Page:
A software bug has delayed deployment of a $1 million Environment Canterbury (eCan) public transport ticketing system by a month.
Metrocard was due to go on the road this month but the launch has been delayed until October 27 for further testing.
Testing of the long-awaited system last weekend uncovered errors in how the software applies discounts to users, says eCan passenger services manager Wayne Holton-Jeffreys.
“Testing over the past three weeks identified the bug but because we lost two weeks of testing, we decided it would be prudent to hold back for a month,” he says.
However, the errors have now been identified and corrected.
The Metrocards are produced by ERG Ticketing Systems of Perth. They feature a chip and an aerial that is integrated with the ticket machine on a bus.
The electronic wallets store cash value when people buy or top-up their cards. They can be read by the ticket machines without the devices actually making contact.
The system software, written by ERG, has cost about $500,000. It includes creation of a “smart clearing house” which the Perth-based company says works out where fares were collected so at the end of each day ticketing revenue is shared between transport operators using the system.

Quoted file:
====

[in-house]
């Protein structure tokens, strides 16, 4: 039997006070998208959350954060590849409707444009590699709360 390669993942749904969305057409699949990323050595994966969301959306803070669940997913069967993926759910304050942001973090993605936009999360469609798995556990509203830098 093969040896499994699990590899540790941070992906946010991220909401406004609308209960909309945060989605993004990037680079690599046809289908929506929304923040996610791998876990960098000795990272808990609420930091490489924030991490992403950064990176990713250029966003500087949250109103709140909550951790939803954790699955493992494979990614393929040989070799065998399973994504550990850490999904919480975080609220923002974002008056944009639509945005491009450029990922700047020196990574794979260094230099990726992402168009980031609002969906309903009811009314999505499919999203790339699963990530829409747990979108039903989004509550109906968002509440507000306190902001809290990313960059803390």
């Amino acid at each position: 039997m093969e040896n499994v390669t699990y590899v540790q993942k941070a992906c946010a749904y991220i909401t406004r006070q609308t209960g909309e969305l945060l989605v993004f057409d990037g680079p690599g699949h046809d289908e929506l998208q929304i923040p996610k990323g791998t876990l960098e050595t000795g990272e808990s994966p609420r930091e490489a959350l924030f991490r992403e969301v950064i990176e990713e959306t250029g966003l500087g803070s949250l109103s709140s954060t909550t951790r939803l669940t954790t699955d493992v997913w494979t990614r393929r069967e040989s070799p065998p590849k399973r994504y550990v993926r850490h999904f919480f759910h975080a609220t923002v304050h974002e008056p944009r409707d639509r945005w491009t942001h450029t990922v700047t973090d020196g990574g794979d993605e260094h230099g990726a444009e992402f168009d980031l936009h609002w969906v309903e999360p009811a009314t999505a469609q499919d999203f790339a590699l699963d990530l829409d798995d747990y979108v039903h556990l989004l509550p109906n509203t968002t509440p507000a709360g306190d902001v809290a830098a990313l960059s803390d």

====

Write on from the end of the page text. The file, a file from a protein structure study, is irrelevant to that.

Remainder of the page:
The clearing house, which relies on 200 new ticketing machines on buses, will also improve the detail of journey information already obtained from existing systems to help bus operators and the regional council plan transport services.
Holton-Jeffreys says smart ticketing has been on the cards since 1998 as a joint-venture with Christchurch City Council and bus operators.
“Anything to do with software, you never take for granted. Metrocard is a very clever system, maybe too clever. But the reason for it is perfectly logical — rewarding and encouraging people to use the system more. We expect from the new ticketing system alone that bus patronage will increase by 5%.”